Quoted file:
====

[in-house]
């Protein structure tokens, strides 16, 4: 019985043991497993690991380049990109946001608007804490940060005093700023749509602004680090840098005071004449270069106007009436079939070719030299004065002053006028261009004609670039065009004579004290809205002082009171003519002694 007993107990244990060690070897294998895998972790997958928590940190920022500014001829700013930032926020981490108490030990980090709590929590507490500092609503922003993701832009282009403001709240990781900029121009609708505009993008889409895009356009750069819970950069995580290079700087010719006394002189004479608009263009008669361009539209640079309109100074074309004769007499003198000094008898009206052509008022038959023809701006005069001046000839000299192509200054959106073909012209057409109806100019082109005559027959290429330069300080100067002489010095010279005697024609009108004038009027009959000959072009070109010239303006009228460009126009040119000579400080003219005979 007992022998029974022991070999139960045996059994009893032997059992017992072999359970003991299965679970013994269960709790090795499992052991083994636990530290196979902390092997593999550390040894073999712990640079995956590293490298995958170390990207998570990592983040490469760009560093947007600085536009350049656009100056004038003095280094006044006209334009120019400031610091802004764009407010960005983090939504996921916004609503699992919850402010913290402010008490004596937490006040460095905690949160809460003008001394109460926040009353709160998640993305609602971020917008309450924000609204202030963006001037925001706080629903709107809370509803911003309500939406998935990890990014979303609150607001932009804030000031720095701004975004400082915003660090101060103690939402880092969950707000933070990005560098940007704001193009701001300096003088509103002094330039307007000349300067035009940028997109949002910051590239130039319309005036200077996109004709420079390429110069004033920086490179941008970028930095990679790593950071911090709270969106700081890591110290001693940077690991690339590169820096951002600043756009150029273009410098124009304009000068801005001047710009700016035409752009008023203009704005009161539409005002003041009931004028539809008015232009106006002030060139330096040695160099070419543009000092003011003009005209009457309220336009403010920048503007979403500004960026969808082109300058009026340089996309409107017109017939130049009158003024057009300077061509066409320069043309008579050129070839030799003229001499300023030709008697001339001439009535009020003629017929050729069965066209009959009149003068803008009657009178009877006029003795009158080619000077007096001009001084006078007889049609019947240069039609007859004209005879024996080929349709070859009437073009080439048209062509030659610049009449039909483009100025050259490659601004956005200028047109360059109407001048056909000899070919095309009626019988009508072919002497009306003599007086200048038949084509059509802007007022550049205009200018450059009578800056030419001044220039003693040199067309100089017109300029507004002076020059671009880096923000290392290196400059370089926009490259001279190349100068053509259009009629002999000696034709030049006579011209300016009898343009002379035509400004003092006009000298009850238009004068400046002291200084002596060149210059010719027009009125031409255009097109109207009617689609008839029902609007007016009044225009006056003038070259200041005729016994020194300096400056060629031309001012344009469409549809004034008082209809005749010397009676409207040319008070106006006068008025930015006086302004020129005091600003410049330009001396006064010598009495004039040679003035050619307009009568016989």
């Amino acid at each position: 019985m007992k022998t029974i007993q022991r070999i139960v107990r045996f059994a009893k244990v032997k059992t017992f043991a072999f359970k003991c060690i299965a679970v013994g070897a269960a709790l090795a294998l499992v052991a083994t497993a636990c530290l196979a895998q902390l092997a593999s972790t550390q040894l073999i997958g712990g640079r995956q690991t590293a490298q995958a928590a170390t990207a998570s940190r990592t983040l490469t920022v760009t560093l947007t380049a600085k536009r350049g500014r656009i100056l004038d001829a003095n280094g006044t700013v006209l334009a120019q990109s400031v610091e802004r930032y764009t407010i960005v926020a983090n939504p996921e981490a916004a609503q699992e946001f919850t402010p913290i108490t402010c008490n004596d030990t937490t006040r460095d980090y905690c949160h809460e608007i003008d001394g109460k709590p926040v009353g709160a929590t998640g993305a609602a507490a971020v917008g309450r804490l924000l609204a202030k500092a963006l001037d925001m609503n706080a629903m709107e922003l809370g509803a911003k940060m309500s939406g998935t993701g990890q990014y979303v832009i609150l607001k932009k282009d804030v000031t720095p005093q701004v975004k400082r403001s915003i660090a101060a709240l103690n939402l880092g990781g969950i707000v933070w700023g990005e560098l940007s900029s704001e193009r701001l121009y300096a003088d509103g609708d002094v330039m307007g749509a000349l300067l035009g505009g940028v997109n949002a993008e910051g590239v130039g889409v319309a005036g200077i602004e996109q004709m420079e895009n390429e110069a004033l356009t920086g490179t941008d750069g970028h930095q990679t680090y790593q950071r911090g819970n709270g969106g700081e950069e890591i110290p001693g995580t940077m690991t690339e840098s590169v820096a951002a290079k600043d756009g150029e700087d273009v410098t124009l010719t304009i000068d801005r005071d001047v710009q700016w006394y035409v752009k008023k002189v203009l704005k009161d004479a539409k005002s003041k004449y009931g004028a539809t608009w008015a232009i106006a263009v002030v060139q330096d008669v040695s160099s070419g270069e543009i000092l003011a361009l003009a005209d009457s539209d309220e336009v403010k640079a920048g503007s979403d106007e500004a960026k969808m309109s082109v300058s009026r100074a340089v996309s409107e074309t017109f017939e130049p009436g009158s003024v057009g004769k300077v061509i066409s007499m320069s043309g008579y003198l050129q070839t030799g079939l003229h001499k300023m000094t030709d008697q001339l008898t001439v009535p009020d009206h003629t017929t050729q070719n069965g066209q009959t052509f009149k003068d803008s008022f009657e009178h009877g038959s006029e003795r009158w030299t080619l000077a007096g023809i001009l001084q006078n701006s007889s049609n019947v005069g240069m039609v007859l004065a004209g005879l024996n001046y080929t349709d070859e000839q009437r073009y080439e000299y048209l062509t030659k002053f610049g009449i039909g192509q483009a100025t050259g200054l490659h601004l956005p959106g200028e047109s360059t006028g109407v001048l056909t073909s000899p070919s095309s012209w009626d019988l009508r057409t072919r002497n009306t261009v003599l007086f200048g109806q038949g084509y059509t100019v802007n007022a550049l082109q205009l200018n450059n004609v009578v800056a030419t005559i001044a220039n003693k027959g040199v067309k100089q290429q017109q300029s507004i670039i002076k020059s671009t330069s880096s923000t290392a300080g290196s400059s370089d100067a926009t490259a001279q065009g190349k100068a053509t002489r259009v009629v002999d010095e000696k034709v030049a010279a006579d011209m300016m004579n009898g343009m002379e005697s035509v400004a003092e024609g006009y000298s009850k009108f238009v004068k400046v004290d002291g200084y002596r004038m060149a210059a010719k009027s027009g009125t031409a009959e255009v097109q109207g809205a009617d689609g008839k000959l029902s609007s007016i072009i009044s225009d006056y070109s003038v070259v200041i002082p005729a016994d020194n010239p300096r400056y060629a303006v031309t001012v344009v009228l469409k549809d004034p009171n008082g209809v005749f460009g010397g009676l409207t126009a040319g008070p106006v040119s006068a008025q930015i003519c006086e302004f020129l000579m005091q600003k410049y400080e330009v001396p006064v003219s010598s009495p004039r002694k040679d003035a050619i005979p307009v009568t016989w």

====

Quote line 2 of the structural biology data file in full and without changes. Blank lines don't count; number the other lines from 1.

């Protein structure tokens, strides 16, 4: 019985043991497993690991380049990109946001608007804490940060005093700023749509602004680090840098005071004449270069106007009436079939070719030299004065002053006028261009004609670039065009004579004290809205002082009171003519002694 007993107990244990060690070897294998895998972790997958928590940190920022500014001829700013930032926020981490108490030990980090709590929590507490500092609503922003993701832009282009403001709240990781900029121009609708505009993008889409895009356009750069819970950069995580290079700087010719006394002189004479608009263009008669361009539209640079309109100074074309004769007499003198000094008898009206052509008022038959023809701006005069001046000839000299192509200054959106073909012209057409109806100019082109005559027959290429330069300080100067002489010095010279005697024609009108004038009027009959000959072009070109010239303006009228460009126009040119000579400080003219005979 007992022998029974022991070999139960045996059994009893032997059992017992072999359970003991299965679970013994269960709790090795499992052991083994636990530290196979902390092997593999550390040894073999712990640079995956590293490298995958170390990207998570990592983040490469760009560093947007600085536009350049656009100056004038003095280094006044006209334009120019400031610091802004764009407010960005983090939504996921916004609503699992919850402010913290402010008490004596937490006040460095905690949160809460003008001394109460926040009353709160998640993305609602971020917008309450924000609204202030963006001037925001706080629903709107809370509803911003309500939406998935990890990014979303609150607001932009804030000031720095701004975004400082915003660090101060103690939402880092969950707000933070990005560098940007704001193009701001300096003088509103002094330039307007000349300067035009940028997109949002910051590239130039319309005036200077996109004709420079390429110069004033920086490179941008970028930095990679790593950071911090709270969106700081890591110290001693940077690991690339590169820096951002600043756009150029273009410098124009304009000068801005001047710009700016035409752009008023203009704005009161539409005002003041009931004028539809008015232009106006002030060139330096040695160099070419543009000092003011003009005209009457309220336009403010920048503007979403500004960026969808082109300058009026340089996309409107017109017939130049009158003024057009300077061509066409320069043309008579050129070839030799003229001499300023030709008697001339001439009535009020003629017929050729069965066209009959009149003068803008009657009178009877006029003795009158080619000077007096001009001084006078007889049609019947240069039609007859004209005879024996080929349709070859009437073009080439048209062509030659610049009449039909483009100025050259490659601004956005200028047109360059109407001048056909000899070919095309009626019988009508072919002497009306003599007086200048038949084509059509802007007022550049205009200018450059009578800056030419001044220039003693040199067309100089017109300029507004002076020059671009880096923000290392290196400059370089926009490259001279190349100068053509259009009629002999000696034709030049006579011209300016009898343009002379035509400004003092006009000298009850238009004068400046002291200084002596060149210059010719027009009125031409255009097109109207009617689609008839029902609007007016009044225009006056003038070259200041005729016994020194300096400056060629031309001012344009469409549809004034008082209809005749010397009676409207040319008070106006006068008025930015006086302004020129005091600003410049330009001396006064010598009495004039040679003035050619307009009568016989």